The Chain Rule of Conditional Probabilities is also called the general product rule. It allows the calculation of any number of the associate distribution of a set of random variables. It permits by using only conditional probabilities.
The Chain Rule is very helpful in the study of Bayesian networks that define a probability distribution in terms of conditional probabilities. In this article, we will understand the Chain Rule in detail.
Conditional probability arises:
- When the probability of occurrence of a specific event changes
- When one or more conditions are satisfied.
- These conditions once more are events.
- In technical terms, if A and B are two events then the conditional probability of A w.r.t B is denoted by P (A|B).
- Therefore, when we speak in terms of conditional probability, just for an instance, we make a statement corresponding to “The probability of event A given that B has previously happened”.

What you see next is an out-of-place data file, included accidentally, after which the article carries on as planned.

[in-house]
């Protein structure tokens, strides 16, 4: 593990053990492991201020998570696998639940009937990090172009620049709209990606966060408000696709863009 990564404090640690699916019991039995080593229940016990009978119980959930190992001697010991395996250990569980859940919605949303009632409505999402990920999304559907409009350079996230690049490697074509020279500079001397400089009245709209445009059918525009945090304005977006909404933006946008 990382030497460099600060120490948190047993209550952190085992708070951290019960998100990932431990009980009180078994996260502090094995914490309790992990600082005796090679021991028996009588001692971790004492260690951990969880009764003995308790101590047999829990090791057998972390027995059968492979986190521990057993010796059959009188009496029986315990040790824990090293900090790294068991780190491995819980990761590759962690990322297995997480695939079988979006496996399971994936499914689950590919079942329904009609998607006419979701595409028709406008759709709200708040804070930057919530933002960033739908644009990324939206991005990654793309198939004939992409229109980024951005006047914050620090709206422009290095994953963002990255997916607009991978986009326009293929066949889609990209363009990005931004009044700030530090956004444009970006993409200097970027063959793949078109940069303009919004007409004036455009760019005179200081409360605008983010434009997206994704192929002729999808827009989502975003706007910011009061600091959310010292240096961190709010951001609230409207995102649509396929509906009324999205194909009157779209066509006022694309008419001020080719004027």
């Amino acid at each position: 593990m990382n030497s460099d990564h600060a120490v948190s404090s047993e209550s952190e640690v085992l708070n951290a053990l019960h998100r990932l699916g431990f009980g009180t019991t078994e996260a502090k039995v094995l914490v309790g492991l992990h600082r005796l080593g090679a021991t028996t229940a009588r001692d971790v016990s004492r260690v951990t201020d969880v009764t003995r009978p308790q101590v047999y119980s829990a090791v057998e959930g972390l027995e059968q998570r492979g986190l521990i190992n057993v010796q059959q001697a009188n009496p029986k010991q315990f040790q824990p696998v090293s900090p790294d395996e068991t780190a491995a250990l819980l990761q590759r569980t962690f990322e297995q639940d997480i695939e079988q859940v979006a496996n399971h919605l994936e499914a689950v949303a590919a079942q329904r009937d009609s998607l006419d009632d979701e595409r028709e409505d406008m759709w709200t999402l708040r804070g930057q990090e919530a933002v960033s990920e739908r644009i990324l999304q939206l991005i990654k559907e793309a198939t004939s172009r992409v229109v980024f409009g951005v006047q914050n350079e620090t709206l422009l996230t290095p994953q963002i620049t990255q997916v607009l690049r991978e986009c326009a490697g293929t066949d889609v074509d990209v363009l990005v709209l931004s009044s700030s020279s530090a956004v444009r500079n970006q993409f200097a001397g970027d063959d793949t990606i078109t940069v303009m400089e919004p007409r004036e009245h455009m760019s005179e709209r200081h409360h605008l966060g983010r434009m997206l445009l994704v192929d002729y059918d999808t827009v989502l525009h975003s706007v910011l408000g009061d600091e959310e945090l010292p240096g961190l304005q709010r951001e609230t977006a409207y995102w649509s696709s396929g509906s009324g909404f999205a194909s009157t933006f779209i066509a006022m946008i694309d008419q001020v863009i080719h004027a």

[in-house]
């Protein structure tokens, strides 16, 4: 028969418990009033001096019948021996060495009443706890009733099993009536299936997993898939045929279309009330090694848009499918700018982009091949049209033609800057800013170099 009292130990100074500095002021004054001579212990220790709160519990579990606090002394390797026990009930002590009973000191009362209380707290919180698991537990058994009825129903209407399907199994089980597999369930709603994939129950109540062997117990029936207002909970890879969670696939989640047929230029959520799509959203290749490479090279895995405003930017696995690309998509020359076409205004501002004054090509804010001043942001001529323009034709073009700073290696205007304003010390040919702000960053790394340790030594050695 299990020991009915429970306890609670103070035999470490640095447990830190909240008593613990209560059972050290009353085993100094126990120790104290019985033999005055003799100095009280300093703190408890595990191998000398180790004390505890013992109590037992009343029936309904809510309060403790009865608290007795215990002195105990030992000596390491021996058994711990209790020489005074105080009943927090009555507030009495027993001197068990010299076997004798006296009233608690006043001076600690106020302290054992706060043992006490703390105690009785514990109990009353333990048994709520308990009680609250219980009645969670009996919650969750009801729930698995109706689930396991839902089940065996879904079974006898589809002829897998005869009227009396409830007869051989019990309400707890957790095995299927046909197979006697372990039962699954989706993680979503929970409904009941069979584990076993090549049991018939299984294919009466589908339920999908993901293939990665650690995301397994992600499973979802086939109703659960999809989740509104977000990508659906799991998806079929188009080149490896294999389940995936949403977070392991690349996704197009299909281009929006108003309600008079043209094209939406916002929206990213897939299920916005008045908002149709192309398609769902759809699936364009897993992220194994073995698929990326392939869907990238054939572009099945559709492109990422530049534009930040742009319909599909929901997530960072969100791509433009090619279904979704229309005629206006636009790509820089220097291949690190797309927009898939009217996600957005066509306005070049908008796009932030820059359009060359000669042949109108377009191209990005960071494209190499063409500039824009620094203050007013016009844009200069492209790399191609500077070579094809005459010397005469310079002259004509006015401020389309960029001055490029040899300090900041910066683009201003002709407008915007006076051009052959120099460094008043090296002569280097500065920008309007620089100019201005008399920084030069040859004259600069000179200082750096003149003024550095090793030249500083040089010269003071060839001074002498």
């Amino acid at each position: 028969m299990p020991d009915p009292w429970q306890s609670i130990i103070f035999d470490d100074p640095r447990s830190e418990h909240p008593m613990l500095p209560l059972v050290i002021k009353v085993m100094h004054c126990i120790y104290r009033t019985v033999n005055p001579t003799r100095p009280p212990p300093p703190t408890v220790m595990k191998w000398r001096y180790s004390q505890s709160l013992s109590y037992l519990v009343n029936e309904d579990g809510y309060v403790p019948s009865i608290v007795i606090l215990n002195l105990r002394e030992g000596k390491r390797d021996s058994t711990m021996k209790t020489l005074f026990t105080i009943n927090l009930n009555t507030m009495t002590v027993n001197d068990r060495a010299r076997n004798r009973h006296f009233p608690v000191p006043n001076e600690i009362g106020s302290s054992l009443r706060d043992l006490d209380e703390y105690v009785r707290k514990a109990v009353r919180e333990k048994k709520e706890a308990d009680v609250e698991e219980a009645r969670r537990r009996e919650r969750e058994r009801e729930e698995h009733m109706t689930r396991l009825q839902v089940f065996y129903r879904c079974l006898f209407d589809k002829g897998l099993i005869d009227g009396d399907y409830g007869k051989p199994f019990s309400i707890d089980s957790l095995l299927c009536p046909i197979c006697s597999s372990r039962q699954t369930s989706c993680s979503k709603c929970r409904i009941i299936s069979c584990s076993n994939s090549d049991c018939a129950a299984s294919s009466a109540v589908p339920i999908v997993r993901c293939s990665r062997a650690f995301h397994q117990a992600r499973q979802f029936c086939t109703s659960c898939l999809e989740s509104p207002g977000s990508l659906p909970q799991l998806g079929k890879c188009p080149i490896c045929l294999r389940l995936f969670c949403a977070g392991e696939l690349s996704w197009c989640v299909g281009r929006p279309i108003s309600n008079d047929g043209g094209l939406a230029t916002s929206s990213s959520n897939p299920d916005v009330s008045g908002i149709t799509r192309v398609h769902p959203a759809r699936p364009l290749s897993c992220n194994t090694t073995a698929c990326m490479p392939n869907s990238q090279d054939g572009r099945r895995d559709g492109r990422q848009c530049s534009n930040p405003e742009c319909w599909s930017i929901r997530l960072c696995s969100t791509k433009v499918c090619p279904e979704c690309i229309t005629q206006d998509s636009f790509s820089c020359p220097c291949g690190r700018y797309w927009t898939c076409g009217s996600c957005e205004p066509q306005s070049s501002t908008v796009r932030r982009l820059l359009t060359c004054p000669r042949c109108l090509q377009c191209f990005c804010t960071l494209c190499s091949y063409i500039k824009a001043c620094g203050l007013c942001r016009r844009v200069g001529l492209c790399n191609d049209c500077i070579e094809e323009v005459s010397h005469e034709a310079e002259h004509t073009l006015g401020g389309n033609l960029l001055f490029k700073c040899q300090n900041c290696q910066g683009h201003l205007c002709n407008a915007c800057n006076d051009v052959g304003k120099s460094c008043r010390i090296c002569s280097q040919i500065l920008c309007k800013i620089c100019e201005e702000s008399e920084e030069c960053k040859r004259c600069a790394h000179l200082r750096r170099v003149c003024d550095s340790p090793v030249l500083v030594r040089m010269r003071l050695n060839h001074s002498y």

If A and B are independent events
From the definition of independent events, the occurrence of event A is not dependent on event B. Therefore P (A|B) = P (A).
If A and B are mutually exclusive
As A and B are disjoint events, the probability that A will occur when B has already occurred is 0. Therefore, P (A|B) = 0
Conditional probability of P (A|B) is undefined when P (B) =0. That is acceptable as if P (B) =0. It means that event B never occurs. Therefore, it does not make sense to talk about the probability of A given B.
If A and B are two events in a sample space S, then the conditional probability of A given B is defined as
The Chain rule
We can rearrange the formula for conditional probability to get the Chain rule:
P (A, B) = p (A|B) p (B)
We can range this for three variables:
P(A,B,C) = P(A| B,C) P(B,C) = P(A|B,C) P(B|C) P(C)
P(A1, A2, …, An) = P(A1| A2, …, An) P(A2| A3, …, An) P(An-1|An) P(An)
In general, we refer to this as the chain rule.
This formula is particularly important for Bayesian Belief Nets. It delivers a means of calculating the full joint probability distribution. The conditional probability of the aforementioned is a probability measure. Therefore, it fulfills probability axioms. In specific,
Axiom 2: Conditional probability of B given B is 1, i.e., P (B|B) =1.
Axiom 3: If A1,A2,A3,⋯ are disjoint events, then P(A1∪A2∪A3⋯|B)=P(A1|B)+P(A2|B)+P(A3|B)+⋯